the most demanding part for me was throttle control. Although the QR1 is very stable, until you've gotten a bit of practice you may find yourself 'chasing' the throttle. After a very few minutes, my 'muscle memory' kicked back in altitude control became more natural.
After 'knocking the rust off' in my Living Room, I took the QR-1 out to our local flying field to see what this little guy would do outdoors. It was late afternoon, winds were reasonable at about 5 MPH. I can tell you the QR-1 is MORE fun when you've got more room (and not worrying about flying into a TV, Fish Tank, walls etc.). Although the QR-1 is small, it's surprisingly agile and handles small amounts of wind better than I had expected. We had a ball zipping it around at high speed, cranking the rudder stick full deflection to either side would make the QR-1 spin like a pinwheel. Adding some up (or down) elevator causes what I'd describe as a whirlpool effect on the little quad. I handed the transmitter off to a couple of our local members (none of whom are heli pilots). All were able to fly the QR-1 and keep it within a few feet of themselves in less than a single battery charge. One thing I was not able to do was get the QR-1 to 'Flip'.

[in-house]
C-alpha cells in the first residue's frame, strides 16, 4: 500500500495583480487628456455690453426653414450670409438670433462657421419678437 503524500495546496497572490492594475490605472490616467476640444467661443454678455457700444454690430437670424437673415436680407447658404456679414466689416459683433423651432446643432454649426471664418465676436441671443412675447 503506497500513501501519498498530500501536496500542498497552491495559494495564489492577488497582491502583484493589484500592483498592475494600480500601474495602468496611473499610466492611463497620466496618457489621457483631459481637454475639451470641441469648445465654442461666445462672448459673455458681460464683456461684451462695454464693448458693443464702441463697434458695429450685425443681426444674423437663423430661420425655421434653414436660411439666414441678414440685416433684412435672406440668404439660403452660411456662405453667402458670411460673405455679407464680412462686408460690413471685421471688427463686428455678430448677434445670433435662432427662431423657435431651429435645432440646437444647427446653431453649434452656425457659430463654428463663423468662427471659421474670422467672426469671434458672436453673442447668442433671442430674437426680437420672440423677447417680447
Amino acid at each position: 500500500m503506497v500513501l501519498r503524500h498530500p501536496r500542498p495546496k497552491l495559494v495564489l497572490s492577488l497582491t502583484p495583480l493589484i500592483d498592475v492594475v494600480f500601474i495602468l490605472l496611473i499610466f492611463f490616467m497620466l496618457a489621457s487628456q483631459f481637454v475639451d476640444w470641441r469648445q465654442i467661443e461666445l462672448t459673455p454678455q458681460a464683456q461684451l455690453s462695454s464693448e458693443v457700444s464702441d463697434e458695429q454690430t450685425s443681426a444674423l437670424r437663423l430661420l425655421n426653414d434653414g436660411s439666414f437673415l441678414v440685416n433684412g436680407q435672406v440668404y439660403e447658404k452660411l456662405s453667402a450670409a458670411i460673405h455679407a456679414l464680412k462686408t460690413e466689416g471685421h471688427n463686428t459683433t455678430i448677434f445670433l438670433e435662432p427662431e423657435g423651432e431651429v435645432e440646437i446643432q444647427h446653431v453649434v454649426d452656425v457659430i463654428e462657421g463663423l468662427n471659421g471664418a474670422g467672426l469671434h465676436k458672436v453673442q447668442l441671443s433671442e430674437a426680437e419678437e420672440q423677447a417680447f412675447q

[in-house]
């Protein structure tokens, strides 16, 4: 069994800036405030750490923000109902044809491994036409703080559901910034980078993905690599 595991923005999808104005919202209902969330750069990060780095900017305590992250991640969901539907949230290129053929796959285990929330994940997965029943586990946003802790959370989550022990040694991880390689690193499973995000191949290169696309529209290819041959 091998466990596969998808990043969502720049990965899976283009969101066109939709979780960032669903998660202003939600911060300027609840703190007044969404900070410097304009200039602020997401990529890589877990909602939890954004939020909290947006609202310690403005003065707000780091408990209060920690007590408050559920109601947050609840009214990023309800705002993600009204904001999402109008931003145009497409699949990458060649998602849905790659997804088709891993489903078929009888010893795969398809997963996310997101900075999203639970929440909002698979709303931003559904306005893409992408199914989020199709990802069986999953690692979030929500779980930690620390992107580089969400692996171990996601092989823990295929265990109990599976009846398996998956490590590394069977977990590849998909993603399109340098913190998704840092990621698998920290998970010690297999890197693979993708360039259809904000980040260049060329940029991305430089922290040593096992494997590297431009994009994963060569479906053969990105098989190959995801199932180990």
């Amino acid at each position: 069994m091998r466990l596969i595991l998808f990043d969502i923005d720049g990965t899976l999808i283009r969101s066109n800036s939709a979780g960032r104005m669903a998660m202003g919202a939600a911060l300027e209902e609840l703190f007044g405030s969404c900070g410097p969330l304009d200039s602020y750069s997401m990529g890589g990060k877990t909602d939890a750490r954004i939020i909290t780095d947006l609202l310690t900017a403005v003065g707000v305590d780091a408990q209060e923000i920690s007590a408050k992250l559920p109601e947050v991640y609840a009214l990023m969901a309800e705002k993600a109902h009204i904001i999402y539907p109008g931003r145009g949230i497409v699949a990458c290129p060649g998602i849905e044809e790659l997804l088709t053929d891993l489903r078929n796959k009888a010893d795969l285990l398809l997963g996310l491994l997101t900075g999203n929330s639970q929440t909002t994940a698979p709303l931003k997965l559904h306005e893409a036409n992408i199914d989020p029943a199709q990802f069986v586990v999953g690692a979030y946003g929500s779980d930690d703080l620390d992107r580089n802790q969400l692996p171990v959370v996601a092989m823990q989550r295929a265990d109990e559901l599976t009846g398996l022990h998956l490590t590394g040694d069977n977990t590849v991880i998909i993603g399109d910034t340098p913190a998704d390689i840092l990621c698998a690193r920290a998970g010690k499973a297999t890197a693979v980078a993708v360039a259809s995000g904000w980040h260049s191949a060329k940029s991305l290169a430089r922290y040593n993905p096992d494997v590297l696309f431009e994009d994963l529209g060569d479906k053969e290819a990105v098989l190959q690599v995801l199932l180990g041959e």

The procedure is to fly level at full throttle and full forward elevator stick, then rapidly pull full UP (aft) elevator.
It may well have been me and not the QR-1, as I have spent better than 40 years training myself NOT to bang the sticks around. (I can still hear my Father's voice when I was a kid.... "Jim, DON'T 'blip' the sticks!!"). Old habits die hard.
After several dozen more flights with the QR-1 I'm happy to report it's still fun to fly and very easy to learn with (my 11 year old thinks it's a blast!).
With flight times of 4-5 minutes I would highly recommend getting some spare batteries so you won't need to wait to fly.
From the sturdy construction to the gentle flight characteristics to the top notch customer and product support, the Traxxas QR-1 is a sure winner!
Check out the video to see the Traxxas QR-1 in action!
If you're looking for something you can learn to fly in your own living room, (at night, during the winter even) you'd do well to grab a Traxxas QR-1 before the winter blahs set in. It's very stable, affordable, has outstanding US based product support and just plain fun!
6250 Traxxas Way
McKinney, TX 75070
Phone: 1-888-TRAXXAS www.traxxas.com
The comments, observations and conclusions made in this review are solely with respect to the particular item the editor reviewed and may not apply generally to similar products by the manufacturer. We cannot be responsible for any manufacturer defects in workmanship or other deficiencies in products like the one featured in the review.